EU
Protection of human rights in the EU "rarely a priority", says Human Rights Watch
7.2.13


On 1 February, Human Rights Watch (HRW) published its annual world report.[1] The EU, which in the 2012 report was described as "unwilling to prioritize human rights at home",[2] was this year again given a bad assessment.

"In the face of political and economic crisis affecting the European Union and many of its member states, protection of human rights was rarely a priority in 2012, especially when those negatively affected were marginalized or unpopular groups, such as Roma, migrants, and asylum seekers," says the report.

Unkept promises

Despite some positive steps in the field of migration and asylum, such as the adoption of the revised Qualification Directive including the recognition of gender-based persecution and the adoption of a resettlement framework, negotiations on the adoption of a Common European Asylum System (CEAS) remain incomplete.

Stalled negotiations on the remaining pieces of legislation of the "asylum package" were emblematic of the unwillingness or inability to address other issues: the limited number of refugees resettled in the EU (less than 5,000 in 2012 according to the UNHCR [3]), the death of over 300 people attempting to cross the Mediterranean between January and November 2012, and the absence of a coordinated response to the Syrian refugee crisis. HRW note with regret that "migrants and asylum seekers continue to experience gaps in accessing asylum and poor reception and detention conditions", including unaccompanied minors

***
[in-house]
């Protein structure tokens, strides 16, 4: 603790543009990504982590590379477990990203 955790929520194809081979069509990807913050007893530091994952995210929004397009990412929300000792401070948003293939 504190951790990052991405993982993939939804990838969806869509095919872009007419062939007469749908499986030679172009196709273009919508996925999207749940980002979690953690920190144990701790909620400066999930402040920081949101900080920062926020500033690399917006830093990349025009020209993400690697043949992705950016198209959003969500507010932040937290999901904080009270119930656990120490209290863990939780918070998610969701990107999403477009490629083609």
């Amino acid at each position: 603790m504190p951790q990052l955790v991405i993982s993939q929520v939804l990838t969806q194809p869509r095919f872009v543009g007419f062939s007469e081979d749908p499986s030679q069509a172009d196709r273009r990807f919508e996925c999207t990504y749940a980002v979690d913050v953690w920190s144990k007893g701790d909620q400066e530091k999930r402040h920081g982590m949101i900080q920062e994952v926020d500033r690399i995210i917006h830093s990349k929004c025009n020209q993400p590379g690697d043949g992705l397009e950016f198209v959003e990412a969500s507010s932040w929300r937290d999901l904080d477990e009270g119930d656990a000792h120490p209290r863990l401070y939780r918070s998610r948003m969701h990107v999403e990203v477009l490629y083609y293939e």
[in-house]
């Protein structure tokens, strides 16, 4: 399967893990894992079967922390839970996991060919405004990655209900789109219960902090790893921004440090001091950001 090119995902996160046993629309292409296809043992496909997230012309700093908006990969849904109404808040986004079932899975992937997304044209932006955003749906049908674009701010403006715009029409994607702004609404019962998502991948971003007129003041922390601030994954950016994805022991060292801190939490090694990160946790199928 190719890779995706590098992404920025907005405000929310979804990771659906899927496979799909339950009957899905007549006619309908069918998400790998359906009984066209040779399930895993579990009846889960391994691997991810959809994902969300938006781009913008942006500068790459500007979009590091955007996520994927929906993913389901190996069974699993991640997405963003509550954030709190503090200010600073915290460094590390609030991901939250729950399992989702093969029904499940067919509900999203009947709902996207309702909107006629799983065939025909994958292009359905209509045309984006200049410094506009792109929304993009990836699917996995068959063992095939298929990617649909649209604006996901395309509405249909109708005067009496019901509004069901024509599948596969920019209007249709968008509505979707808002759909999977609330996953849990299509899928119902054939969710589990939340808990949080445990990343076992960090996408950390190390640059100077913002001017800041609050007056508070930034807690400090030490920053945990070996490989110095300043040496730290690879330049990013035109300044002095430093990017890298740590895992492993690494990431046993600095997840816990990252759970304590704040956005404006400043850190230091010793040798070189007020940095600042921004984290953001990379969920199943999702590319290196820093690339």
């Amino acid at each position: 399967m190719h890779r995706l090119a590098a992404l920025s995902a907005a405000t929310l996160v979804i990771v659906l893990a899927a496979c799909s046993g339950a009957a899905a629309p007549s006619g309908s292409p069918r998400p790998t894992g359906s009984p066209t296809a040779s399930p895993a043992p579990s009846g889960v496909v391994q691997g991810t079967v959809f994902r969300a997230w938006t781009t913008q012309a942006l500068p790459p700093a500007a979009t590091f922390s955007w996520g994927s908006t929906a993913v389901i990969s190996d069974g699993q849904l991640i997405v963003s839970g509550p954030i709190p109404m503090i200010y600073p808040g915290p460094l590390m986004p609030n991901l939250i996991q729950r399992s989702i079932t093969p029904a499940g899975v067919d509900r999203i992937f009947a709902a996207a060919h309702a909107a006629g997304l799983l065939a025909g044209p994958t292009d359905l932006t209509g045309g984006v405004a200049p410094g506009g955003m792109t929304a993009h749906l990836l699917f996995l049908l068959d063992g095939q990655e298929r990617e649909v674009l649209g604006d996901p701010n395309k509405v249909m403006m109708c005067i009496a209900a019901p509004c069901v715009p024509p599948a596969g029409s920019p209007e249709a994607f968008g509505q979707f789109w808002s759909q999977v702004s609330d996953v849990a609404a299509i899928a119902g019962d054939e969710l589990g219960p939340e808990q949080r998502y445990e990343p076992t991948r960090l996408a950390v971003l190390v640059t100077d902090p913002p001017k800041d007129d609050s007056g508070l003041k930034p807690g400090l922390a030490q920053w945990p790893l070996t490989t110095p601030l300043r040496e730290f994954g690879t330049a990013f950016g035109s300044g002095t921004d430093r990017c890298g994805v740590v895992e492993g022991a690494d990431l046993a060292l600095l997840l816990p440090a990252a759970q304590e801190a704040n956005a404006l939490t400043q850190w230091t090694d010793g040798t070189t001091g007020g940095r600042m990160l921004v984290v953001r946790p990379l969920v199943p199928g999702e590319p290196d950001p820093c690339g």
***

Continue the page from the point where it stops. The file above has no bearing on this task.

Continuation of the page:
Meanwhile, a series of policies and measures in 2012 aimed to limit the arrival of migrants: discussions over the possible reinstatement of internal borders in Schengen; the ongoing discussions towards the adoption of a high-tech border surveillance system, EUROSUR; the interception of migrants at sea by Frontex; and the expansion of the European Return Platform for Unaccompanied Minors (ERPUM) which brings together Denmark, Norway, the UK and Sweden in their attempt to return unaccompanied children to Afghanistan.[4]

Morevover, despite warnings from the European Commission against Racism and Intolerance and the Council of Europe's Commissioner for Human Rights, "EU institutions largely failed to live up to the promise of the EU Charter of Fundamental Rights." The European Council was "reluctant to hold member states to account for abuse" in relation to violence against Muslims and Roma, and despite documented cases of complicity in torture during the US "extraordinary rendition" operations.

Selected member states: violations of human rights across Europe

This year's report sees Romania added to the list of EU member states covered (France, Germany, Greece, Hungary, Italy, the Netherlands, Poland, Romania, Spain, UK), and HRW note that the ongoing political crisis that began in May last year is jeopardising the rule of law, in a country already tainted with allegations of torture by the CIA on its territory and the violent eviction and ghettoisation of the Roma community.

According to HRW, the human rights situation did not improve in a single member state under examination. Policies, practices and incidents of racial profiling, racist violence, degrading and inhuman treatment of detainees, homophobia, detention of migrants, discrimination against Roma, and complicity in torture increased in number, leading to condemnations from the European courts of Justice and Human Rights and the United Nations.